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Flying a single engine airplane around the world is in itself a huge undertaking. It’s unclear exactly how many such flights have been completed by single-engine aircraft, but the number is probably only 500-600 since the dawn of flight, Porter said.

“Far more people have successfully summited Mt. Everest than have flown a single engine aircraft around the world.”

And most round-the-world flights take the most direct path as possible, often with temporary auxiliary long-range fuel tanks for long ocean crossings.

Most are also completed under instrument flight rules, meaning the plane can climb above weather and fly a long time at altitude.

“Flying a single-engine aircraft around the world with a family of five on-board, maintaining visual reference to the surface at all times, may never have been achieved before.”

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There aren’t many single-engine aircraft capable of completing an expedition like this, Porter said, and he put a lot of thought into it before settling on the Gippsaero GA8AirVan, an Australian plane designed for use in remote areas with sketchy airstrips. It can cruise at 125 knots (220 kilometers an hour) for up to five hours and climb to 20,000 feet.

“It is a cool plane to fly,” Sydney said.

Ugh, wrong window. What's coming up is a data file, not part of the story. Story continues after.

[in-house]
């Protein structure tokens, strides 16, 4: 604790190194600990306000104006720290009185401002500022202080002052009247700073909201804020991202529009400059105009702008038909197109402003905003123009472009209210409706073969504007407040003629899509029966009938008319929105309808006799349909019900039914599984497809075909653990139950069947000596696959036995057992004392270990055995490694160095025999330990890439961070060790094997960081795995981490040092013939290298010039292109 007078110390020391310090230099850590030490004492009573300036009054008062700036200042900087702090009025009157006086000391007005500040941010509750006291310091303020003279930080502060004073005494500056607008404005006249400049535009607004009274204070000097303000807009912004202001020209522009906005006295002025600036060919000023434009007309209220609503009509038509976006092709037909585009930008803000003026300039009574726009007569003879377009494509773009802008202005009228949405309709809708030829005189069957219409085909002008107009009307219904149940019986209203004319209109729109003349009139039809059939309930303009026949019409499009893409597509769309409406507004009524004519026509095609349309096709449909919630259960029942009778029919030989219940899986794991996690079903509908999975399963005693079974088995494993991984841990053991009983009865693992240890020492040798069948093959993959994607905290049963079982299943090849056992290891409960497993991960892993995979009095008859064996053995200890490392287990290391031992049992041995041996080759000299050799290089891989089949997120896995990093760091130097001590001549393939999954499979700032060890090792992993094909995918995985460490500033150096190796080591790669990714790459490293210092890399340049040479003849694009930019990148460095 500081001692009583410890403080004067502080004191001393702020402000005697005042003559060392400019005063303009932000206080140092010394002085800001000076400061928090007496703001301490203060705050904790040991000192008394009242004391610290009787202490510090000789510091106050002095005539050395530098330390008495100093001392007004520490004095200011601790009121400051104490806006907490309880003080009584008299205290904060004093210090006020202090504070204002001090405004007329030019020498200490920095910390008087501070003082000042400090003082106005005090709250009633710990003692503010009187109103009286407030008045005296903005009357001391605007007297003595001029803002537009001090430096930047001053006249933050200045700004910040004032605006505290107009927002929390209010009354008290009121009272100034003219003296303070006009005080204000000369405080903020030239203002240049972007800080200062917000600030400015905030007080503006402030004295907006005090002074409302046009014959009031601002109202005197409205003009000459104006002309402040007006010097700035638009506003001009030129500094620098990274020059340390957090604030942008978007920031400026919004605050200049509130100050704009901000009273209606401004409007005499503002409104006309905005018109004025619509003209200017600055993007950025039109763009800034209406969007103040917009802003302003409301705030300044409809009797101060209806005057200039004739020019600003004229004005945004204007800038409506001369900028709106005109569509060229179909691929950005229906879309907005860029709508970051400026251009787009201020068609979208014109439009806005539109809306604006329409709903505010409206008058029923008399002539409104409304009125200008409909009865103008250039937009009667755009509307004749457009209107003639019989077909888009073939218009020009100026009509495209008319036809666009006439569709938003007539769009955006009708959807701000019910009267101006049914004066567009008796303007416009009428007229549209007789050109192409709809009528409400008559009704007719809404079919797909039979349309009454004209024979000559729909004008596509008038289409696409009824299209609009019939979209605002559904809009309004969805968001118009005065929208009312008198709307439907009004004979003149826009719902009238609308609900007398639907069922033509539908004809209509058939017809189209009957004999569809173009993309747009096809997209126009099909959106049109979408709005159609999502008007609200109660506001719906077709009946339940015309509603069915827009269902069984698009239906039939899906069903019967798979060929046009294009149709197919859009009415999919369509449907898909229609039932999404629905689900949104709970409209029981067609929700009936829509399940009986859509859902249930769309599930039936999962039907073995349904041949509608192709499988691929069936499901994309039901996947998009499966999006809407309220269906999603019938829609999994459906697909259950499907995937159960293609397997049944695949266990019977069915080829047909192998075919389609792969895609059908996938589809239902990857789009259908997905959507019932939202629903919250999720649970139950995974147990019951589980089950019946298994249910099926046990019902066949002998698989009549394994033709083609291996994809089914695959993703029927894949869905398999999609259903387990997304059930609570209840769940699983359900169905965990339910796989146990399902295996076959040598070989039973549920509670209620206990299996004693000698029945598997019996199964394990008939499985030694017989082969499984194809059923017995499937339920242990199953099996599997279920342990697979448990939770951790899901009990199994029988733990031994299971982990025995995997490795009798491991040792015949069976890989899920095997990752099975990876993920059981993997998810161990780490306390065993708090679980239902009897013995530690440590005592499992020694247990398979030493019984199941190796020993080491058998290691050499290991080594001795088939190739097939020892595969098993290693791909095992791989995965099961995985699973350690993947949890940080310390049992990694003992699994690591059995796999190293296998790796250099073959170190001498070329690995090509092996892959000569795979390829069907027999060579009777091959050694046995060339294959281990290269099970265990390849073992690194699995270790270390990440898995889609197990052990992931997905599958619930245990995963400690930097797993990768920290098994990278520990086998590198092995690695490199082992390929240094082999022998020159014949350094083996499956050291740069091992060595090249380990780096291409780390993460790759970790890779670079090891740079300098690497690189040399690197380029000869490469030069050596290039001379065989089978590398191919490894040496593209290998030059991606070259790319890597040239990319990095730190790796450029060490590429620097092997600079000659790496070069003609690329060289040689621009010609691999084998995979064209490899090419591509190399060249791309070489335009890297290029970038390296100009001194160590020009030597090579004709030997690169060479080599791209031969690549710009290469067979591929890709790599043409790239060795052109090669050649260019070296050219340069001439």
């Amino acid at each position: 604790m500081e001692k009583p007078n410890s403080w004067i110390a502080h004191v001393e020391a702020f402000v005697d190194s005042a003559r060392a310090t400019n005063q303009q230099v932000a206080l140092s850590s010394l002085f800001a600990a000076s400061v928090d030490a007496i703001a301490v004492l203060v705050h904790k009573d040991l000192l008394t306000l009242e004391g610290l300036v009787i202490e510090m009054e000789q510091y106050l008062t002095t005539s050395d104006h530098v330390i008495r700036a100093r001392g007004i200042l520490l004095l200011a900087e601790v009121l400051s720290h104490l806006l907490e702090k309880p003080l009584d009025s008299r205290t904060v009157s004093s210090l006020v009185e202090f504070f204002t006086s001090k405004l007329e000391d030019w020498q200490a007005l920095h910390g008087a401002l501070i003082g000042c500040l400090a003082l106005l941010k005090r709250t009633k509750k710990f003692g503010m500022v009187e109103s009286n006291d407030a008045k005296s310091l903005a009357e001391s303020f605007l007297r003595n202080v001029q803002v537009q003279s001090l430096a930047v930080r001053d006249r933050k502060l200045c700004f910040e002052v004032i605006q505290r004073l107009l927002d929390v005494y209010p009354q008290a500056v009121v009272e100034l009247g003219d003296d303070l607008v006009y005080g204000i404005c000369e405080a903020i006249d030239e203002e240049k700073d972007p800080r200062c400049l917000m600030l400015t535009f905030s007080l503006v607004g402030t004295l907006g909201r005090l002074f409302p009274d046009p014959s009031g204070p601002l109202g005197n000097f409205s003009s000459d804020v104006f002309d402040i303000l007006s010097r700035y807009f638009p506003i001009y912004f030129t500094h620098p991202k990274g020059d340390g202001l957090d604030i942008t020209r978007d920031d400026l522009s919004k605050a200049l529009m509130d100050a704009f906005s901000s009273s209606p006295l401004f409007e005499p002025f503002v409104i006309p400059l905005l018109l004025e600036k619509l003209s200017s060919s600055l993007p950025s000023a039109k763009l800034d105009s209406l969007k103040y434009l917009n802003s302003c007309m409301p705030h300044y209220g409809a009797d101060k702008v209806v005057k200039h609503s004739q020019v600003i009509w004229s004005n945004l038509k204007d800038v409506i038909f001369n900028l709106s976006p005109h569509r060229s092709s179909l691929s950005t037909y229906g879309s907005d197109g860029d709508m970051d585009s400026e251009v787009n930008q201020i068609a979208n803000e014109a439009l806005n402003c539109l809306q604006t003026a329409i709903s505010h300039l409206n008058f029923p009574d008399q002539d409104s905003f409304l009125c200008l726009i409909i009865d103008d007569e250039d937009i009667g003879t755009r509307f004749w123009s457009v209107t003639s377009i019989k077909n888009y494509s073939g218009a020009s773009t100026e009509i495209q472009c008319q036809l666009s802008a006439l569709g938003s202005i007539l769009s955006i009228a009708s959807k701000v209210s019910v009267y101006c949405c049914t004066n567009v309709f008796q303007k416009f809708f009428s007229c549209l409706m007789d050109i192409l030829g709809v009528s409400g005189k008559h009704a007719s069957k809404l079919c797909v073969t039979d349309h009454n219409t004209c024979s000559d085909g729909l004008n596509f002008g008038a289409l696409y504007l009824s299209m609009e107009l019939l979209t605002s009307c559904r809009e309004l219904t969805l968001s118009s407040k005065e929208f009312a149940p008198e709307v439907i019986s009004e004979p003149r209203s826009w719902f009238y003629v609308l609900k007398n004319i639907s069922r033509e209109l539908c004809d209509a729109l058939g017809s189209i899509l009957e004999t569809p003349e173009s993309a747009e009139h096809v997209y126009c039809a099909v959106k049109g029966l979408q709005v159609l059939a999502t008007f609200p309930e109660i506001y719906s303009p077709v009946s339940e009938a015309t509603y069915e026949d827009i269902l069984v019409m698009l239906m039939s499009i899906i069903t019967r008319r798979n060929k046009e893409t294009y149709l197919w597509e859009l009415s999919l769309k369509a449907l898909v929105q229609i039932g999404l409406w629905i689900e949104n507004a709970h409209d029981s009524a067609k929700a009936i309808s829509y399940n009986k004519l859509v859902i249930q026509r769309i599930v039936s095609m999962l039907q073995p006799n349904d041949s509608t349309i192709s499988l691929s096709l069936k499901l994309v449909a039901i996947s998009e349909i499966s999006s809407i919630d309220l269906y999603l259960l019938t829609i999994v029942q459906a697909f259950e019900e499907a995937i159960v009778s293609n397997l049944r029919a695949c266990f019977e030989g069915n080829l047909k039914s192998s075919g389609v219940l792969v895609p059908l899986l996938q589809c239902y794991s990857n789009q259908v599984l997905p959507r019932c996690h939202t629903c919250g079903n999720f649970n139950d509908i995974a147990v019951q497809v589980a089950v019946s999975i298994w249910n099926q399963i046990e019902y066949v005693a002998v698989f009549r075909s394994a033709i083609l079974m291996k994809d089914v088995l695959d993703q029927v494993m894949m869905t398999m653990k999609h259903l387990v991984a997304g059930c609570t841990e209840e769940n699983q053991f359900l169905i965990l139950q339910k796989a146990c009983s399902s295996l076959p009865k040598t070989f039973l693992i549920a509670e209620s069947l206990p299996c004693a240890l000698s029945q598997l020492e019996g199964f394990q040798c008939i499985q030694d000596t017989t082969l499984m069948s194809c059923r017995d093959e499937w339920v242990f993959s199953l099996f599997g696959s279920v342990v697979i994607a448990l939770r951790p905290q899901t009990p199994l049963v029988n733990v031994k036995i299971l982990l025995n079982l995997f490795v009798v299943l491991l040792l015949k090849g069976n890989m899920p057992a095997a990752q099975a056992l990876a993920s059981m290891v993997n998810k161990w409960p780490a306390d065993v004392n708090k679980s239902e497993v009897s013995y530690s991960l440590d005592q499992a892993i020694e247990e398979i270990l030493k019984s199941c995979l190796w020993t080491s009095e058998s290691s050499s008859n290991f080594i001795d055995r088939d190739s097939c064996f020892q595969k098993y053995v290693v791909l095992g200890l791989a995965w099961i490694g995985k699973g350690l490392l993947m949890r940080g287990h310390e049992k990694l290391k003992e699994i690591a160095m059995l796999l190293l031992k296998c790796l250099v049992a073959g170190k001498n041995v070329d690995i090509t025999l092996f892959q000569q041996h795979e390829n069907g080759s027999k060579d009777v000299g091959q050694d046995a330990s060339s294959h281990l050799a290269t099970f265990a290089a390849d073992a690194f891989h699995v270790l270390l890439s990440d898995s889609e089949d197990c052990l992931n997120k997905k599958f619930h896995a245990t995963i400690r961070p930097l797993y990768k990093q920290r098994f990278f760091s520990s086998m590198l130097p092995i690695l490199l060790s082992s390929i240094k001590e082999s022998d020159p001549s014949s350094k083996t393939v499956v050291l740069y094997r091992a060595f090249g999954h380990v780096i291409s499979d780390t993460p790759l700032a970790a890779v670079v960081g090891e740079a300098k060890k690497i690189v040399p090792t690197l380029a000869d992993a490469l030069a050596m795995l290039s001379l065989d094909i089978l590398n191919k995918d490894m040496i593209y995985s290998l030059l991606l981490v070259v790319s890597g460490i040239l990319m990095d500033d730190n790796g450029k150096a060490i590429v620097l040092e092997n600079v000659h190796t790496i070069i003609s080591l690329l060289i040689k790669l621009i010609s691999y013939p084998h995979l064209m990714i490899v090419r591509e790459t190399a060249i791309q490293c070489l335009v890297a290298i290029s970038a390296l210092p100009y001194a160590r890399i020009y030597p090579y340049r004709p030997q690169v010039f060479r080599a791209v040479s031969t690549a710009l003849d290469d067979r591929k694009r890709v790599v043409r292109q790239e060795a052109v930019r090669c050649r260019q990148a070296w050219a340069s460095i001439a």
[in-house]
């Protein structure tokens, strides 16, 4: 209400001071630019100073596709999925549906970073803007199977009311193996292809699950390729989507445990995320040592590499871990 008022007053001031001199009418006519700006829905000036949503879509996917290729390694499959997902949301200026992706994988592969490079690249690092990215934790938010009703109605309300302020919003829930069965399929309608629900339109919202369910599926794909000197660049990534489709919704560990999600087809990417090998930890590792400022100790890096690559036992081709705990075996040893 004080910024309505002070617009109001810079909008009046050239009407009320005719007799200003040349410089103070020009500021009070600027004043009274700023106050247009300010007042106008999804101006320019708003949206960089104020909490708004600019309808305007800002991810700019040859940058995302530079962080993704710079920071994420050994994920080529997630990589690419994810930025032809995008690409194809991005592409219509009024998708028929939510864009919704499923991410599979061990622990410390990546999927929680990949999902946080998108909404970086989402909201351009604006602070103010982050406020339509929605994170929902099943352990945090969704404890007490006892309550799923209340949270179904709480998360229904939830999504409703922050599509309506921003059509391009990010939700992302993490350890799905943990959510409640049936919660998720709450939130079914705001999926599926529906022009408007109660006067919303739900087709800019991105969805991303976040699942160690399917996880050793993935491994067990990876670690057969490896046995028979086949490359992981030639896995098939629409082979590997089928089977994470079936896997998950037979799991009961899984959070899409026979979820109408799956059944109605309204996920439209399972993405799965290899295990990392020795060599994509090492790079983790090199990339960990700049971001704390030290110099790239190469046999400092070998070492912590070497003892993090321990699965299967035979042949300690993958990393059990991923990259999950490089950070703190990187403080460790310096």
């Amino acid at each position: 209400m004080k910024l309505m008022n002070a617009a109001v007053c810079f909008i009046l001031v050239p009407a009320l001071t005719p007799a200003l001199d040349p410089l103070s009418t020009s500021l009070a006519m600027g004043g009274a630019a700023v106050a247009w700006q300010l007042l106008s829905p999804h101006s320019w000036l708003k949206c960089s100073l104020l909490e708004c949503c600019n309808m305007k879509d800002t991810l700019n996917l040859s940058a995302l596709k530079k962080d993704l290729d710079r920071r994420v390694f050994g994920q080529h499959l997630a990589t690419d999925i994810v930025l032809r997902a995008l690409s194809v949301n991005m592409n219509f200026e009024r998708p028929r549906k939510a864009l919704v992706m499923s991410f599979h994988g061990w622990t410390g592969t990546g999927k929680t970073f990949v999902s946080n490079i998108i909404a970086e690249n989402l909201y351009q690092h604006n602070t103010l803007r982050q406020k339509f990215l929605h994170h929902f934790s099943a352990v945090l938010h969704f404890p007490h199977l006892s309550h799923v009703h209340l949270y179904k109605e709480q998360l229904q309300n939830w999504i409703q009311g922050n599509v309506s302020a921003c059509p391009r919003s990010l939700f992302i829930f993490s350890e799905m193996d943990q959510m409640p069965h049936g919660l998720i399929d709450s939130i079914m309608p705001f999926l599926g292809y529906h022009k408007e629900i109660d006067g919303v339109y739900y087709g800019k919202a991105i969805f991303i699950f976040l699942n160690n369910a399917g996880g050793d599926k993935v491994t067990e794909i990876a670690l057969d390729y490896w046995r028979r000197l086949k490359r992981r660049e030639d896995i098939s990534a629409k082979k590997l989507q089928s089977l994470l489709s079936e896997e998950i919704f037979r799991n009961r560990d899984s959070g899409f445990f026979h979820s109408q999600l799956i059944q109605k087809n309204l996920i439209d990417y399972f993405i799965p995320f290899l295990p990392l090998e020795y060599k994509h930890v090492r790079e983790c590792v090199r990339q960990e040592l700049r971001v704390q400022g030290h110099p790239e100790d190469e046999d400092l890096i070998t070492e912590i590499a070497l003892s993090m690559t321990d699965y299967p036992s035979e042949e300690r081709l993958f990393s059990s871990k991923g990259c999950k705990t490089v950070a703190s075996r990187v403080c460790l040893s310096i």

Map showing the two legs of the Porter family's round-the-world flight in a single-engine plane.  Leg 1 is scheduled to begin in June, 2022, and the five-member clan plan to return to Vancouver by August, 2023.
Map showing the two legs of the Porter family’s round-the-world flight in a single-engine plane. Leg 1 is scheduled to begin in June, 2022, and the five-member clan plan to return to Vancouver by August, 2023. PNG

Initially, the crew planned to head east for the first leg of the journey, but Russia’s invasion of Ukraine put and end to that, so Europe and Asia will now be the second leg, with time in airspace over India and Egypt, although there will still be a tiny bit of Russia the Porters will have to fly over before they can fly to Japan and then Alaska.

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And while the circumnavigation will be a unique adventure for the family, they have traveled en masse since the kids were babies.

“I’ve been traveling and going on absolutely incredible vacation expeditions, we’re so lucky to have parents who love adventure,” Samantha said. “I’ve gained different outlooks, different cultures from different people.”

In all, the journey will cover roughly 45,000 nautical miles (80,000 kilometers).

The family has planned the trip as safely as can be, with the latest in high-tech electronics and survival gear — including a raft. Giving themselves 14 months also allows for flexibility to depart on flights only when the weather and other factors make it safe to do so.

Personal possession will be kept to 10 kilograms each.

“We would really like to turn the Vancouver population on to SOS Children’s Villages, to, we hope, sponsoring or donating,” Michelle Porter said. “It all goes to SOS Children’s Villages.

“They do amazing humanitarian work and they need our help.”

[email protected]

twitter.com/gordmcintyre